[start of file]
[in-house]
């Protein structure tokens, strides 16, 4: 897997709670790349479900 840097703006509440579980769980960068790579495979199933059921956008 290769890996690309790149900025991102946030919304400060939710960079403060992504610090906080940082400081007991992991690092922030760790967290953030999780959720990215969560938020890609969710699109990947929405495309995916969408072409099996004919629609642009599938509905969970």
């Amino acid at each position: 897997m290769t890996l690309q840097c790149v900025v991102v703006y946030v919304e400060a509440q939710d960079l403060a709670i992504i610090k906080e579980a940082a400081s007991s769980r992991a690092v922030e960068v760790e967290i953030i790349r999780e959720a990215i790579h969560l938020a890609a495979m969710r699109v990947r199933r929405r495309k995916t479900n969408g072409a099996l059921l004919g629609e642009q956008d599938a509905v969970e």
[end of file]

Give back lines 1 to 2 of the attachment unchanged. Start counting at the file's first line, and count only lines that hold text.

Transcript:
[in-house]
């Protein structure tokens, strides 16, 4: 897997709670790349479900 840097703006509440579980769980960068790579495979199933059921956008 290769890996690309790149900025991102946030919304400060939710960079403060992504610090906080940082400081007991992991690092922030760790967290953030999780959720990215969560938020890609969710699109990947929405495309995916969408072409099996004919629609642009599938509905969970």